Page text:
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Oh Leads Day 1B

Day 1b is done and we have our final 10 players. Young Oh is leading the pack with 604,000, which puts him atop both starting flights. The player known as DD had the chip lead ...


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Mailbag: Going Crazy With a Low Flush

by Andrew Brokos |  Published: Nov 02, '12

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Thinking Poker MailbagQ: My son and I have different opinions on a hand I played this week and would love to here your take. The game is live 1-2 and I have been running crazy good and only showing down big hands. My stack is at $1200.

Villan is young aggressive and only been at table for about and hour and has run up to about $700 playing about 75% of hands but playing well post flop and showing down several hands such as 8-3s 7-4s and 9-5s. No one else at table has more than $300. 

I raise to 7 from late mid pos with j-8s (questionable I know) and he calls from button. Flop is 347 all spades (flopped flush) and I lead for 10 and he raises to 30. I put him on wide range with maybe ace and just flat. Turn is a blank and I check and he leads for $45. I raise to $145 and he reraises with $300 on top with about $200 back and I hated life. I decided based on the player I couldn’t fold and put him all in and he called and showed 9-6s for smaller flush. My son thought my lines were ok and thought i had to get it in but I thought we both made mistakes and should not be playing a $1400 pot with these hands…. I always enjoy your analysis and Im curious as to your thoughts.

A: I’d say that you identified the central problem in your question: playing J8s from middle position when effectively 350 BBs deep with a loose-aggressive player on the button is a disaster. The bad spot that you end up in post-flop is a direct result of this decision. Funny how what seems like a 3.5BB decision spirals into a 350BB disaster, eh?

When you’re playing a game that has “no limit” right there in the title, you have to be conscious of the fact that your entire stack could end up in the pot at any time. That means that you need to play with an eye towards making hands that will be worth your stack, and thus the hands you choose to play should be different when you’re 100BB deep than when you’re 300BB deep.

This hand illustrates how difficult it is for J8s to make a hand worth 300BBs. Obviously with just a pair of Jacks or 8s you wouldn’t want to stack off. How would you feel about a JJ5 or 887 flop? Even when you make one of the very best possible hands these cards can make, you’re still reluctant to bet everything. That’s an indication that you shouldn’t have been in the pot to begin with. You just won’t get that T97 rainbow flop very often.

Your standards can be a little looser when you have position, which makes it easier for you to control the size of the pot and determine where you stand. Here, though, you had reason to anticipate that this player would play his button, since you knew how active he’d been. That drastically restricts the number of hands that you can play pre-flop, and you should weight your range heavily towards suited Aces, pocket pairs, suited broadway hands, and the biggest suited connectors. These sorts of cards have the potential to make nut and near-nut hands and draws to same, which even nut draws are often easier to play than marginal made hands with little hope of improvement.

In the actual example, I think you should fold to his turn three-bet. If we assume that he never does this without a flush but would do it with any flush no matter how small, you’re still way behind. There are quite a few more combos of suited Aces, Kings, and Queens than there are suited small cards, particularly given that you hold two of those small cards. I actually just published an article on this in Card Player magazine, but it doesn’t seem to be available on their website.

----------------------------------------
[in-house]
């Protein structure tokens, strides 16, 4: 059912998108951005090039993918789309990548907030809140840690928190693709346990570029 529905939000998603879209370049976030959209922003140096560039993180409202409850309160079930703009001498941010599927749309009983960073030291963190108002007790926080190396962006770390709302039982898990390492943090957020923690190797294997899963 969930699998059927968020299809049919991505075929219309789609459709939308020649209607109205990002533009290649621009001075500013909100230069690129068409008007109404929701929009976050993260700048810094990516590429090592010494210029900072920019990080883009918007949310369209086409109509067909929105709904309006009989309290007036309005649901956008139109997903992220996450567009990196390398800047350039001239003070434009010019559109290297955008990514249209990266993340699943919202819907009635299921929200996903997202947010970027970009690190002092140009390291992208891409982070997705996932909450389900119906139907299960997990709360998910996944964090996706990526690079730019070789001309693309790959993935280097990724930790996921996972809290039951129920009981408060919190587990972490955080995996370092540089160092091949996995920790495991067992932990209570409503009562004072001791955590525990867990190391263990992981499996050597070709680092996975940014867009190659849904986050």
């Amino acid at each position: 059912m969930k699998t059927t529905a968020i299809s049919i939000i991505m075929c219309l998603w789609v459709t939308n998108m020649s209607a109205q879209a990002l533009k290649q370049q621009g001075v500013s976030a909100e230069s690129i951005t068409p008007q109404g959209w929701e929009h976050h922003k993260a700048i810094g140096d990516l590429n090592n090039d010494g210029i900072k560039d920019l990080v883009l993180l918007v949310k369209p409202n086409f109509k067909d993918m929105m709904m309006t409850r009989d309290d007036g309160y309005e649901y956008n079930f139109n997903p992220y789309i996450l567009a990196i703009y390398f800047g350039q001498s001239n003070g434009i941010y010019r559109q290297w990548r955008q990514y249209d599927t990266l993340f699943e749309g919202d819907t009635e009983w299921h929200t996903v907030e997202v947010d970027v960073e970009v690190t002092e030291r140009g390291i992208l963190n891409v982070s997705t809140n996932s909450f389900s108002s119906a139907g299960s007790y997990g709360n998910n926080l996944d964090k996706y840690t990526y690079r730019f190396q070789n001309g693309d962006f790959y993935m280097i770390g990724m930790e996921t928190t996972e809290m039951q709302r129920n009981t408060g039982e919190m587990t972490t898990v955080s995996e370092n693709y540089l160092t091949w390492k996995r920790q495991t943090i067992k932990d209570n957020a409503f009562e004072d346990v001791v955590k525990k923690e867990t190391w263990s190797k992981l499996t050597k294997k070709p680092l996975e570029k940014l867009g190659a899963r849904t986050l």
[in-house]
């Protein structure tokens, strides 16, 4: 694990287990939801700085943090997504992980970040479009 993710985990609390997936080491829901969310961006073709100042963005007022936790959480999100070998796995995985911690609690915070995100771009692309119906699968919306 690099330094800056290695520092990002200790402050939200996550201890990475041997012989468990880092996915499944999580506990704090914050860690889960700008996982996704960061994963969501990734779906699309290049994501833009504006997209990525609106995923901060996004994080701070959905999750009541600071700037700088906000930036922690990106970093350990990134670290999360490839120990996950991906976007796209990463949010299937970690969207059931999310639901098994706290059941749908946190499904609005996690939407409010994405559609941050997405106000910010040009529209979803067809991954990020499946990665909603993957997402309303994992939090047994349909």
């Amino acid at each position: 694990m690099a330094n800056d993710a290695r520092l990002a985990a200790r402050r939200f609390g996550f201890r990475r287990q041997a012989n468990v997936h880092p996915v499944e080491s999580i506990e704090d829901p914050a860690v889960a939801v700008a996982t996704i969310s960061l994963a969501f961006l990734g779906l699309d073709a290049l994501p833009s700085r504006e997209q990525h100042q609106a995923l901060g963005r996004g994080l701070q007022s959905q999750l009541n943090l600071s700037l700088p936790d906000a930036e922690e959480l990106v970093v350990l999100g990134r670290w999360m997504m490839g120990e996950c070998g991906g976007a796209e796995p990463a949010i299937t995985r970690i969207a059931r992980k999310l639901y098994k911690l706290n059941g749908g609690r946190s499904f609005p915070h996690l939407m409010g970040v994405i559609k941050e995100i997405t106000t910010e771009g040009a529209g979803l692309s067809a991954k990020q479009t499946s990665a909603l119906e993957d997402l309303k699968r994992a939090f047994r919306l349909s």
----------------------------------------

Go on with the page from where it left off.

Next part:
The only thing that could change my mind would be if he 3-bet his button very often and that in particular you knew that he liked to use suited Aces for this purpose. If we could assume that he would 3-bet many of his suited Aces and suited broadway hands, then the combinatorics probably favor a call given there’s already a fair bit of money in the pot.

Needless to say, his turn 3-bet is even worse than your 4-bet. To be honest, though, assuming I wasn’t going to play it that badly, I’d rather have his hand on the button than yours in middle position. Position just matters more and more the deeper you get.

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Andrew Brokos is a professional poker player, writer, and teacher. He is also an avid hiker and traveler and a passionate advocate for urban public education. You can find dozens of his poker strategy articles at www.thinkingpoker.net/articles and more information about group seminars and one-on-one coaching at www.thinkingpoker.net/coaching.

 
Any views or opinions expressed in this blog are solely those of the author and do not necessarily represent those of the ownership or management of CardPlayer.com.
 

Comments

answer20
almost 2 years ago

I was a little 'ranty' at first with my reaction to your comments (see thinkingpoker) but I also want to say that what you detail out makes good sense from a long term poker prespective. It is plays/pots like this that make 1-2 so exciting for us ... and is also why you will probably never see us at 5-10!!
I play way differently at a 2-5 table than 1-2 ... and although from a purely math aspect of the game we should not play differently at any level or take on this holding 300BB deep OOP, I think it is prudent to try and remember who we are playing against ... ourselves and the 'skill' level of those around us.

 
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